The Unhoneymooners

Page 21

He glances at me and then squints back out to the woods. “You have the agility of a boulder. We should probably stay put.”

I reach out and kick him, tickled when he grunts in feigned pain.

Because we’re just squatting here, hiding from a group of aggressive pubescent boys, I’m tempted to strike up conversation, but hesitate, immediately second-guessing myself. Do I want to get to know Ethan? I used to think I already knew the most important thing about him—that he’s a judgmental dude who has a thing against curvy women eating high-calorie State Fair food. But I’ve also learned that:

 1. He does something math-y for work.

 2. To my knowledge, he’s had one girlfriend in the time since I first met him two and a half years ago.

 3. He is very good at frowning (but also great at smiling).

 4. He insists he doesn’t mind sharing food; he just does not eat at buffets.

 5. He often takes his younger brother on expensive, adventurous trips.

The rest of the list slides into my thoughts, uninvited.

 6. He’s actually hilarious.

 7. He gets seasick.

 8. He seems to be made of muscle; must confirm somehow that there are actual organs inside his torso.

 9. He’s competitive but not in a scary way.

 10. He can be exceedingly charming if bribed with a comfortable mattress.

 11. He thinks I always look great.

 12. He remembered my shirt from the third time we met.

 13. From what I can tell, he has a nice penis in those pants.

Why am I thinking about Ethan’s penis? Super gross.

Obviously, I came here with what I thought was a pretty clear picture of who he was, but I have to admit that version seems to be crumbling.

“Well, since we’ve got some time to kill,” I say, and move from more of a squat to a sit, “can I ask you a totally personal and invasive question?”

He rubs at the spot on his leg. “If it means you won’t kick me again, yes.”

“What happened between you and Sophie? Also, how did you two happen in the first place? She is very . . . hmm, 90210. And you seem more . . .”

Ethan closes his eyes and then leans to look outside the barricade. “Maybe we should just run for it—”

I pull him back. “We have one more life each, and I’m using you as a human shield if we leave. Talk.”

He takes a deep breath and blows his cheeks out as he exhales. “We were together for about two years,” he says. “I was living in Chicago at the time, if you remember, and went to the Twin Cities to visit Dane. I stopped by his office and she worked in the same building. I saw her in the parking lot. She’d dropped a box full of papers, and I helped her pick them up.”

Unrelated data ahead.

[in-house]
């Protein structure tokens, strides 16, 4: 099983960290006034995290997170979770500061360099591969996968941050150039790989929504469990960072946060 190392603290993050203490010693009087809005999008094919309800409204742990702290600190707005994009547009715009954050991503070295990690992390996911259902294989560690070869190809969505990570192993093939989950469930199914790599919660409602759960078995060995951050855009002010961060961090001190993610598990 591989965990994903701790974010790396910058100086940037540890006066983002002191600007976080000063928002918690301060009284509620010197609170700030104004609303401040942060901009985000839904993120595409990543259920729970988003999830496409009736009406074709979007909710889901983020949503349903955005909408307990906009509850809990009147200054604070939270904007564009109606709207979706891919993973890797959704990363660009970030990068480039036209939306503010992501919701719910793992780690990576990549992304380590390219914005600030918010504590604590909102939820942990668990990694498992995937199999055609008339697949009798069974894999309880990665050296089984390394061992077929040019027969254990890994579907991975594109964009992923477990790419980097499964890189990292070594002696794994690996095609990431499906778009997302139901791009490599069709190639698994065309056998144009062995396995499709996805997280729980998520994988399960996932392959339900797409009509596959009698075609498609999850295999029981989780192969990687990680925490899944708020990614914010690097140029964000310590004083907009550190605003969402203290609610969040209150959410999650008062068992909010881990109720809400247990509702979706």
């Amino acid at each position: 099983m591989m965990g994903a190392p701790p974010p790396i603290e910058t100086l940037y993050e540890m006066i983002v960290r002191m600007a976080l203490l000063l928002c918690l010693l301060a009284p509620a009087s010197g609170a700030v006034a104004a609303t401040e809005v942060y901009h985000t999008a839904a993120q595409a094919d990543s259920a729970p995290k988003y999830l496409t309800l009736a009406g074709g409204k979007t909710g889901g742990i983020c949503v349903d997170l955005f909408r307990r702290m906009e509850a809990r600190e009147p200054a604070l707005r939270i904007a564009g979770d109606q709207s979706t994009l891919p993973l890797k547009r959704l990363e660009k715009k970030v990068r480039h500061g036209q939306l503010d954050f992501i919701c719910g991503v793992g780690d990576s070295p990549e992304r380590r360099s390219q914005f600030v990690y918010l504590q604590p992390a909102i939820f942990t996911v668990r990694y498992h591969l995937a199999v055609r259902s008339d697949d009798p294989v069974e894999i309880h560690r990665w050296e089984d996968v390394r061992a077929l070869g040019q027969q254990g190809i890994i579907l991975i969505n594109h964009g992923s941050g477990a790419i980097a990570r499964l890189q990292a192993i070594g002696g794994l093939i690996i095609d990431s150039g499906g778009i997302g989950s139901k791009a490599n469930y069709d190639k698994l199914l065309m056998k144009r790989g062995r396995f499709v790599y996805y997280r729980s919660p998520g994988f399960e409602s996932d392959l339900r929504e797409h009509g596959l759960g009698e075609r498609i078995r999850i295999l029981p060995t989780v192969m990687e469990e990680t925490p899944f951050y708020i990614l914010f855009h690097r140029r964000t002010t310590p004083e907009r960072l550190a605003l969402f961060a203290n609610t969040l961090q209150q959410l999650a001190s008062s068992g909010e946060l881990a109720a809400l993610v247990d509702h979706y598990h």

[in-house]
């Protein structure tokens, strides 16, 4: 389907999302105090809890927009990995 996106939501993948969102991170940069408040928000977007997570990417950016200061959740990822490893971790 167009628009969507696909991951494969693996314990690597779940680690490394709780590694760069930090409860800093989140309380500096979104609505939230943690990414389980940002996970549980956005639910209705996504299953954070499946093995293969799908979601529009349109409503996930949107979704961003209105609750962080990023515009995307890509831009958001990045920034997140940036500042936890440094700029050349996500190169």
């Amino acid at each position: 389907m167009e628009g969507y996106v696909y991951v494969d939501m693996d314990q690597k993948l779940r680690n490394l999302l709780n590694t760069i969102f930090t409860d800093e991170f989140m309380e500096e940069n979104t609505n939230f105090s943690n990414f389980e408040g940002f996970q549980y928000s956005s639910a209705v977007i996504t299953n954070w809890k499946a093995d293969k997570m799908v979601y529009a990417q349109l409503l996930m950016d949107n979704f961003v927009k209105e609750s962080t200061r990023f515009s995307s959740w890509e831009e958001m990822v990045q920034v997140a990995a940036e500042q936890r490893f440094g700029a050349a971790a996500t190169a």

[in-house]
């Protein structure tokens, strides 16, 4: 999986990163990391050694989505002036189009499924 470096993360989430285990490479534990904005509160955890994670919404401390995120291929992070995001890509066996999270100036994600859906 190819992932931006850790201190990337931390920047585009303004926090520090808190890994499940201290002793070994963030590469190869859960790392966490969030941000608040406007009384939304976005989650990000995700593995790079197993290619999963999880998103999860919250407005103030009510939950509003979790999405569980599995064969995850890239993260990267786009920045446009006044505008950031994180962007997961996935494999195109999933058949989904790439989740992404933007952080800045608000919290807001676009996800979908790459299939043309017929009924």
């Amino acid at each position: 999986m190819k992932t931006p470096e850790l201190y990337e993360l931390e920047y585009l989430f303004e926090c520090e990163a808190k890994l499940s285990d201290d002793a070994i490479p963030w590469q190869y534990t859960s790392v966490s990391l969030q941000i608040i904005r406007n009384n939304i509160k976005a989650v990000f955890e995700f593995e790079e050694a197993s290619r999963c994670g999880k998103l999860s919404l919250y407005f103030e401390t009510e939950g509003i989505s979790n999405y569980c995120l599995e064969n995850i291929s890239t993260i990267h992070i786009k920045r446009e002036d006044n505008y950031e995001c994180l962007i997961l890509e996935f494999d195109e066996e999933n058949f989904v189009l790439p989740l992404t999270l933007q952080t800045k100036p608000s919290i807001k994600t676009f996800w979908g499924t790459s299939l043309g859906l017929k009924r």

“That sounds like an incredibly clichéd beginning to a movie.”

To my surprise, he laughs at this.

“And you moved there?” I ask. “Just like that.”

“It wasn’t ‘just like that.’ ” He reaches to wipe some mud from his face, and I like the gesture, the way I can tell it comes from vulnerability during this conversation more than vanity. In a weird burst of awareness, I register this is the first time I’m really talking to Ethan. “It was after a few months, and I’d had a standing job offer in the Cities for a while. Once I was back in Minneapolis, we decided, you know, why not? It made sense to move in together.”

I pull my jaw closed once I register that it’s been hanging open. “Wow. It takes me a few months to decide if I like a new shampoo enough to stick with it.”

Ethan laughs, but it’s not a particularly happy sound and makes something squeeze inside my chest.

“What happened?” I ask.

“She didn’t cheat or anything that I know of. We got an apartment in Loring Park, and things were good. Really good.” He meets my eyes for a brief pulse, almost like he’s not sure I’ll believe him. “I was going to propose on the Fourth of July.”

I lift a brow in question at the specific date, and he reaches up to scratch his neck, embarrassed. “I thought it might be cool to do it while the fireworks were going off.”

“Ah, a grand gesture. I’m not sure I would have pegged you as the type.”

He laugh-groans. “I got that far, if that’s what you’re wondering. A friend was having a barbecue, and we went over to his place, hung out for a while, then I took her up to the roof and proposed. She cried and we hugged, but it registered later that she never actually said yes. Afterward we went back inside and started to help him clean up. Sophie said she wasn’t feeling great and would meet me at home. When I got there, she was gone.”

“Wait, you mean like gone gone?”

He nods. “Yep. All her stuff was gone. She’d packed up and left me a note on a dry-erase board in our kitchen.”

My brows come together. “A dry-erase board?”